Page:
About two years ago I had been staying temporarily with a friend in town. I was on my way to her apartment when a woman stopped me. She had a baby on her back and was holding the hand of an adolescent. They were very dirty and thin. She was clearly in distress. In Shona she asked me if I had seen her son Tatenda (which means we are thankful). ”He looks like his brother and is five years old and is holding one shoe”. The moment I said no, she rushed over to the other side of the road and before I knew it she had briefly stopped by a number of people and disappeared. I said a quick prayer for the safe return of her son. I had been speaking with a good friend of mine so when we parted ways, I was quite happy and taking in the early summer sun. My strange and brief encounter was soon forgotten.
My friend at that time was staying in a block of flats at the corner of two major roads where thankfully the traffic lights were working that day. A very smart, clean-shaven and suit-clad young man, was about to cross the road and right behind him was a dirty little child watching him, mimicking his stride from a distance, far enough not to be seen. Instinct kicked in and I ran towards the child and grabbed his hand. In his hand, this child was holding a flip-flop. My mind screamed thank God and ‘oh no!’ at the same time. Thank God I have found the child and ‘oh no!’ what do I do next? ‘Tatenda’, I said to him as gently as I could, ‘your mother is looking for you’. He was frightened, so thin and fragile. I had a few coins in my pocket. I got him Maputi and some fruits. Our journey was about to begin.
I traced back my footsteps asking at every corner around the area where the woman had earlier been looking for her child. Almost everyone I asked remembered the woman but there was no one who could tell me where she had gone. I went into Harare Gardens, a recreational park on the outskirts of the CBD, and inquired at the satellite police booth stationed there. The poor boy’s mother had passed through looking for him earlier. The police refused to take custody of Tatenda and instructed me to leave him at the Fife Avenue police station. As I continued on my way to the Fife Avenue police station, I stopped to inquire with every vendor I could hoping the child’s mother was in close vicinity. She was not. Everyone I asked acknowledged that she had stopped to ask them but for some reason, no one thought she was serious or had taken her seriously.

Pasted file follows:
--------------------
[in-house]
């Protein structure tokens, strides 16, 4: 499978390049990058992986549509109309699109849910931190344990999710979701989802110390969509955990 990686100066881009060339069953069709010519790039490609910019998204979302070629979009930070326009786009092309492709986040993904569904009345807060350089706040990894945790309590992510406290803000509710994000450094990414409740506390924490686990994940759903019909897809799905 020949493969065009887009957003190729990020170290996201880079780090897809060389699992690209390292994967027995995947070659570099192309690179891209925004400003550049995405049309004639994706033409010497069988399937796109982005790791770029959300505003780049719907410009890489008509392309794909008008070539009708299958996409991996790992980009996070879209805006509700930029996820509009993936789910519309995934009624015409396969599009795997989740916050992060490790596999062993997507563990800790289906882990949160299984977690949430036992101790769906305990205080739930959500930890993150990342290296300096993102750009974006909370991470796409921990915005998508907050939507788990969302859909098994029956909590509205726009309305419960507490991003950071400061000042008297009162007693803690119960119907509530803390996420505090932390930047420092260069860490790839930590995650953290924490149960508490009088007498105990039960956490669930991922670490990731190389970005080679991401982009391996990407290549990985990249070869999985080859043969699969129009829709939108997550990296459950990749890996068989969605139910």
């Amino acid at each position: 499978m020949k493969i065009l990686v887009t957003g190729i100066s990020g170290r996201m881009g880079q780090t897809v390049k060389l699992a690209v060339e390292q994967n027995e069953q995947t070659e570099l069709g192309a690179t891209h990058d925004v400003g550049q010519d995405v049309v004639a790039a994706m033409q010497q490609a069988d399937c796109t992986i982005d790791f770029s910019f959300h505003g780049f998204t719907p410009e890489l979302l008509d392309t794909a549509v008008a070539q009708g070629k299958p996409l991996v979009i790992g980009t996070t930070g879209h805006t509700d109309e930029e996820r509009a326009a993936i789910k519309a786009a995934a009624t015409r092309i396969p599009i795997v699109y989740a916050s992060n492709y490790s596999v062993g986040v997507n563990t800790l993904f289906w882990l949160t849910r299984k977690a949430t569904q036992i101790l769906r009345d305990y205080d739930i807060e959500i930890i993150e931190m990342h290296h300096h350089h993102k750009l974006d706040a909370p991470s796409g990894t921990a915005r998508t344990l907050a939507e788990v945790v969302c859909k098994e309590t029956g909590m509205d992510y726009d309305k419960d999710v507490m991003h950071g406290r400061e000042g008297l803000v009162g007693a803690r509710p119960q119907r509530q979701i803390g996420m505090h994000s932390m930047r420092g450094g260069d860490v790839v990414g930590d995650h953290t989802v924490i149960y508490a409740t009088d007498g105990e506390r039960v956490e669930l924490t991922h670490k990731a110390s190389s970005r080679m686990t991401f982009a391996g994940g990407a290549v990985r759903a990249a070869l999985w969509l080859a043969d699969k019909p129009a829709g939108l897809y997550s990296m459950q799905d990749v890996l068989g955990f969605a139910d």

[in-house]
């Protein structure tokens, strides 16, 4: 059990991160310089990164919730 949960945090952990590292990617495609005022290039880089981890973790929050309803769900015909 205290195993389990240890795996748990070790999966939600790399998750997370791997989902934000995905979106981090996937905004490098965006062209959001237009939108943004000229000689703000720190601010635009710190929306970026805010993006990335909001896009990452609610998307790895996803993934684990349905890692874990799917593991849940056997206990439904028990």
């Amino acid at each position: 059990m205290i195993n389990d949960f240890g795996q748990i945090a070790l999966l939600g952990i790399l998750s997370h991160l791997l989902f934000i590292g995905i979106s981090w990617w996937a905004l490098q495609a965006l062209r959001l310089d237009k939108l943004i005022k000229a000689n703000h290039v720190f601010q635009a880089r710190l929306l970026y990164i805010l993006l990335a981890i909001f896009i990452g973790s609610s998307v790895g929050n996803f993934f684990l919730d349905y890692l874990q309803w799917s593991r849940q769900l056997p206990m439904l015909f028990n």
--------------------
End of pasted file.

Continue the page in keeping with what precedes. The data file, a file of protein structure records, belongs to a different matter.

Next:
‘These street children always know the way back to their mothers’
‘If you ask him the direction back home, he will show you.’
I really wanted to scream. We had done that already. The boy said he lived in Joina City Mall which could not be possible, given the heavy presence of security and security measures at the Mall. I was told I was wasting my time and to check my valuables. Someone in another corner even told his ‘boys’ to check out that smart lady holding that shoeless, filthy boy’s hand. The more apathy and indifference I received, the more my heart told me that I needed to leave this child in safe hands. It took me more than two and a half hours to cover four blocks and six roads.
I guess I am sharing this because Zimbabwe is a lot like my experience with Tatenda. His mother loved him. She combed the corners of the CBD looking for this child who had slipped from her hands and was gone in a matter of seconds. In his defence, Tatenda was looking at something. When he looked up. He could not find his mother and he ran in the direction he thought he would find her. It is easy to be orphaned by a system that considers you only as a statistic. It seems to override the warmth of the bosom of your mother, those that love you and the ones you love. One can feel forsaken despite the millions of people a stone throw away. People will see the dirt that life has rolled you in and in one glance, erase the value your loved ones place upon you. The system will never realise that despite their poverty, your loved ones are rich because of you.
Tatenda is just a child. I feel he is a child the system has forgotten by normalising his existence in abject poverty, easier ignored than fixed. I have often asked myself this question. Would people have been kinder if it was my son Anthony, dirty (as boys can perennially be due to daily adventures), and lost? Does my son deserve more kindness because I am not homeless and on the streets? I am ashamed by the answers I will get, not spoken, but acted out. Do the impoverished have less of a right to be loved and protected, even as we look aside and close our eyes, pretending that they do not exist or matter? Every life under the sun matters because it is ordained and sanctioned by God. If we as a nation got this fundamental correct, a lot of mountains will be moved for the better. I saw Tatenda one day and I smiled. For some time I struggled as to why he was so familiar, but my heart leapt when I realised that was him, his mother, brother, and baby sibling by the side of the road. That day, I had finally left Tatenda in the hands of the Fife Avenue police after exhausting all corners I thought we would find his mother.
Initially, the police wanted me to take him to the central police station but I refused. As we made our way to Fife Avenue, I had told everyone I could to tell his mother that I would leave him at the police station there. I had to put my foot down. I as Tatenda’s name suggests, am truly thankful that I can love my family from a roof over my head with washed clothes and a meal I made from scratch, not leftover from someone else’s meal A heart does not hurt any less because it is not backed materially and financially. Shame on us! God bless Tatenda. God bless you.